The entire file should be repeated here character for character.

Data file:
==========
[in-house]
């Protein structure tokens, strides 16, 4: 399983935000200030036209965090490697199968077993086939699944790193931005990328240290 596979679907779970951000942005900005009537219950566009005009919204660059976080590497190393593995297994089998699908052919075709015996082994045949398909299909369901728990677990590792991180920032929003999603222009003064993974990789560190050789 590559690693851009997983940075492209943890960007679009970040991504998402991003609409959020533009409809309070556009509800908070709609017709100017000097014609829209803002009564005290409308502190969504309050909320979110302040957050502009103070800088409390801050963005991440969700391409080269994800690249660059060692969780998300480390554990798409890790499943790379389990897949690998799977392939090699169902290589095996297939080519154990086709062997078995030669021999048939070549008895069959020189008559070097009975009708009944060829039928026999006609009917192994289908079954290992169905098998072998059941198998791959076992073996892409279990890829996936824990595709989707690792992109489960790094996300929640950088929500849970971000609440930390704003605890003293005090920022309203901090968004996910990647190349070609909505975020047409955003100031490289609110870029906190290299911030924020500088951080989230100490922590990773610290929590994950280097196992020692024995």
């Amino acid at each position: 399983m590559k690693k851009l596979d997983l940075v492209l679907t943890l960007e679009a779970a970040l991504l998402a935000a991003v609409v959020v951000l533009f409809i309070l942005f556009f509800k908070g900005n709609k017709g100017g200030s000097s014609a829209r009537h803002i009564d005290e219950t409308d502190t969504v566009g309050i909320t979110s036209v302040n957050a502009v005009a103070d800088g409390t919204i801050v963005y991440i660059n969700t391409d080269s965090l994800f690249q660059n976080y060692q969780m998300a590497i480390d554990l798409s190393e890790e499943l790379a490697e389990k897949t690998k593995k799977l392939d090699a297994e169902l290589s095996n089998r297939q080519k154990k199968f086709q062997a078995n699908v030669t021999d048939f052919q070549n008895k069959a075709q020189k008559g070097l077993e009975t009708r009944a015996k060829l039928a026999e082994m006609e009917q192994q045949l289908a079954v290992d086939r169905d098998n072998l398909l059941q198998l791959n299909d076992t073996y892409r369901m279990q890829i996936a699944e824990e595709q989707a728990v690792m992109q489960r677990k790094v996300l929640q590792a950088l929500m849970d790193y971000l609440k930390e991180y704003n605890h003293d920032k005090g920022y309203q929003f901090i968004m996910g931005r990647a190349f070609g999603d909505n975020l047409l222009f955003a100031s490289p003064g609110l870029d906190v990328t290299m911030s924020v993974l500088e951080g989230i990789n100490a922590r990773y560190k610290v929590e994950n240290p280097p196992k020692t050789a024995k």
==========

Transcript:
[in-house]
């Protein structure tokens, strides 16, 4: 399983935000200030036209965090490697199968077993086939699944790193931005990328240290 596979679907779970951000942005900005009537219950566009005009919204660059976080590497190393593995297994089998699908052919075709015996082994045949398909299909369901728990677990590792991180920032929003999603222009003064993974990789560190050789 590559690693851009997983940075492209943890960007679009970040991504998402991003609409959020533009409809309070556009509800908070709609017709100017000097014609829209803002009564005290409308502190969504309050909320979110302040957050502009103070800088409390801050963005991440969700391409080269994800690249660059060692969780998300480390554990798409890790499943790379389990897949690998799977392939090699169902290589095996297939080519154990086709062997078995030669021999048939070549008895069959020189008559070097009975009708009944060829039928026999006609009917192994289908079954290992169905098998072998059941198998791959076992073996892409279990890829996936824990595709989707690792992109489960790094996300929640950088929500849970971000609440930390704003605890003293005090920022309203901090968004996910990647190349070609909505975020047409955003100031490289609110870029906190290299911030924020500088951080989230100490922590990773610290929590994950280097196992020692024995």
């Amino acid at each position: 399983m590559k690693k851009l596979d997983l940075v492209l679907t943890l960007e679009a779970a970040l991504l998402a935000a991003v609409v959020v951000l533009f409809i309070l942005f556009f509800k908070g900005n709609k017709g100017g200030s000097s014609a829209r009537h803002i009564d005290e219950t409308d502190t969504v566009g309050i909320t979110s036209v302040n957050a502009v005009a103070d800088g409390t919204i801050v963005y991440i660059n969700t391409d080269s965090l994800f690249q660059n976080y060692q969780m998300a590497i480390d554990l798409s190393e890790e499943l790379a490697e389990k897949t690998k593995k799977l392939d090699a297994e169902l290589s095996n089998r297939q080519k154990k199968f086709q062997a078995n699908v030669t021999d048939f052919q070549n008895k069959a075709q020189k008559g070097l077993e009975t009708r009944a015996k060829l039928a026999e082994m006609e009917q192994q045949l289908a079954v290992d086939r169905d098998n072998l398909l059941q198998l791959n299909d076992t073996y892409r369901m279990q890829i996936a699944e824990e595709q989707a728990v690792m992109q489960r677990k790094v996300l929640q590792a950088l929500m849970d790193y971000l609440k930390e991180y704003n605890h003293d920032k005090g920022y309203q929003f901090i968004m996910g931005r990647a190349f070609g999603d909505n975020l047409l222009f955003a100031s490289p003064g609110l870029d906190v990328t290299m911030s924020v993974l500088e951080g989230i990789n100490a922590r990773y560190k610290v929590e994950n240290p280097p196992k020692t050789a024995k």